It didn’t start with Moneyball, but the book, and movie starring Brad Pitt, about Major League Baseball’s Oakland A’s certainly shined a deserving spotlight on the relationship between statistics, math and winning.
Now is a great time of year to find some interesting college football pieces; for example, a recent article listed the college football programs with the most wins since 2010. (Alabama is No. 1) Most everyone would guess that, but few outside the Oregon Territory knew that Oregon is the second winningest major college football program since 2010.
Here’s a quality piece from ESPN’s Ted Miller that compares Pac-12 schools and who gets the most out of their recruiting class. It’s a brief, but telling, article that relates a story many knowledgeable college football fans thought to be true – and now see legitimized.
The analysis in this collaborative effort is more detailed as it scrutinizes the entire college football landscape and compares/contrasts recruiting rankings and every team that has averaged a top 25 finish over the last four years.
Question: Was Oregon’s 28th-ranked recruiting class in the nation a sign that Oregon is on the way down?
Answer: “Helf, no.”
In fact, if history really does repeat itself, the Comparative Recruiting Index (CRI), makes a statistically relevant argument that Oregon has gotten exactly what it needed over the last four years and will be in the discussion for the college football playoff again.
This index is a FishDuck.com creation from my (Mike Ostrom) work and FishDuck.com Recruiting Analyst Jason Fowler, who researched the data and crunched the numbers for our benefit.
The CRI calculates a team’s average national recruiting class over the last four years and compares that with the team’s final AP ranking during that same four-year time frame. The CRI then breaks teams into two groups. Tier 1’s average, a final AP ranking between 1st and 10th and Tier 2’s ranking have an 11-20th average AP poll finish since 2013.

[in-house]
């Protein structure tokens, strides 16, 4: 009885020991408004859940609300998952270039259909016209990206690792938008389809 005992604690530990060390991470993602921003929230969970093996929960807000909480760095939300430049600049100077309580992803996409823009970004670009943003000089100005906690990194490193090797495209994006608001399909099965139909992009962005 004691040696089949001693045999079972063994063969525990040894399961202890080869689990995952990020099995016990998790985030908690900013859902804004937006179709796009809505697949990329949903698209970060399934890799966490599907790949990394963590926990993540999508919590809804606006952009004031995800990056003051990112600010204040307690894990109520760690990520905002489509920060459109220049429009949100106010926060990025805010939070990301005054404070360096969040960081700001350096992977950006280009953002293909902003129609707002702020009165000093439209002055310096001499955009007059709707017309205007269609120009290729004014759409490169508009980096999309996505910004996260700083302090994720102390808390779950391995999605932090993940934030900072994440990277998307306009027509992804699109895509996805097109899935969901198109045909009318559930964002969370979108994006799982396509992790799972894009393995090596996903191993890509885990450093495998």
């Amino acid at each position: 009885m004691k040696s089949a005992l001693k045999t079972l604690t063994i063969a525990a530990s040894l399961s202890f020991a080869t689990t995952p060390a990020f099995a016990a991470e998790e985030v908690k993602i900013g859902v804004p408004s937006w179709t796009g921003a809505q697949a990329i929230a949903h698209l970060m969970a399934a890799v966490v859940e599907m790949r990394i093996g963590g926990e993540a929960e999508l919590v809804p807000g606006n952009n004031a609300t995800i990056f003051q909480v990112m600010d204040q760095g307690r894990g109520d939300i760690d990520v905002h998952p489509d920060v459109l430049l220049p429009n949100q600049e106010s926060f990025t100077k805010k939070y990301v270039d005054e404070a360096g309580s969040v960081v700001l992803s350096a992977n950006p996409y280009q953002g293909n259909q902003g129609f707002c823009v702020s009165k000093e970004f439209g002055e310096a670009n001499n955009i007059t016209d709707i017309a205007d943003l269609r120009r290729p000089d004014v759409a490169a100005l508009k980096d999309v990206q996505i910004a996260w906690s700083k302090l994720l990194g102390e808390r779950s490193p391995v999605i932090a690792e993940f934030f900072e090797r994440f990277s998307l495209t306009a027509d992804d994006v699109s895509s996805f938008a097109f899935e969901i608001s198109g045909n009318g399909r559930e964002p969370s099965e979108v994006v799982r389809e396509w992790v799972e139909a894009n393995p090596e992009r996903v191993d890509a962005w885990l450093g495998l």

After evaluating all Division 1 programs who have spent time in the top 25 over the last four years, the Oregon Ducks are the #1 ranked CRI team in the nation over the last four years. Oregon has finished in the top 10 with what recruiting analysts have said is the 19th-best recruiting classes since 2013.
So does that make Oregon below average recruiters, or above average coaches? The fact that the Ducks’ final rankings over the last four years is +11 when compared to recruiting indicates that Oregon is getting the most from its players.
Other than Oregon, Clemson is the only other team in the nation to average a top 10 AP finish over the last four seasons and overachieve their recruiting ranking. The Tigers have the second-best +/- when you compare that ranking with the recruits they bring in. The Tigers are +4 over the past four years because their final AP ranking averages 9th in the nation, and their recruiting ranking places them 13th.
As Fowler quipped, “Statistically speaking, this is the Oregon way.”
To get a good idea of what’s coming up in 2016 and beyond, it’s important to look at the past. If you analyze the years prior to the Ducks playing for a share of the National Championship in 2001-02 and every four year period prior to Oregon playing in the Championship game in 2010-11 and 2014-15, you’ll see Oregon typically averages somewhere close to the 20th-best recruiting class in the nation according to Rivals, ESPN, etc. In other words, Oregon’s coaching staff does more with a very good recruiting class than other schools do with higher-ranked classes.
FishDuck.com Sports Reporter Sarah Greenlaw spoke with Oregon coach Mark Helfrich about this, and although everyone wants players who are big, fast and strong, Oregon’s recruiting process appears to be more granular than most.
“We just try to do as much research as we can and that’s a never ending deal,” says Helfrich. “As far as trying to do background checks, try to get to people that don’t have a vested interest in the guy as a player … but sometimes it’s the custodian or the secretary that gives you the truth about a guy.”
Helfrich will go on to tell you that this forensic look at players leads to many 4-star rated players not getting Oregon offers, and some 2-3 stars players getting a deeper evaluation and possibly a scholarship offer.
Is there anything wrong with averaging a top 10 recruiting class four years in a row? Absolutely not, but Oregon has never averaged that over a four year period – not Chip Kelly, Mike Belotti, Rich Brooks, Don Reid, Dick Enright, JerryFrei, Len Casanova - nobody.
In reality, Oregon’s 2016 recruiting was better than 28th because most recruiting services don’t count senior transfers such as QB Dakota Prukop and 6-7, 280 lb. offensive lineman Zac Morgan. If you add in those likely impact players (think Matt Hegarty and Vernon Adams from last season), Prukop and Morgan would launch Oregon closer to the #20 recruiting class in 2016. If you’re not sure how good Prukop is, check out the other schools who wanted him to be a one-year impact player. Nick Saban called. Prukop said, “No, thank you.”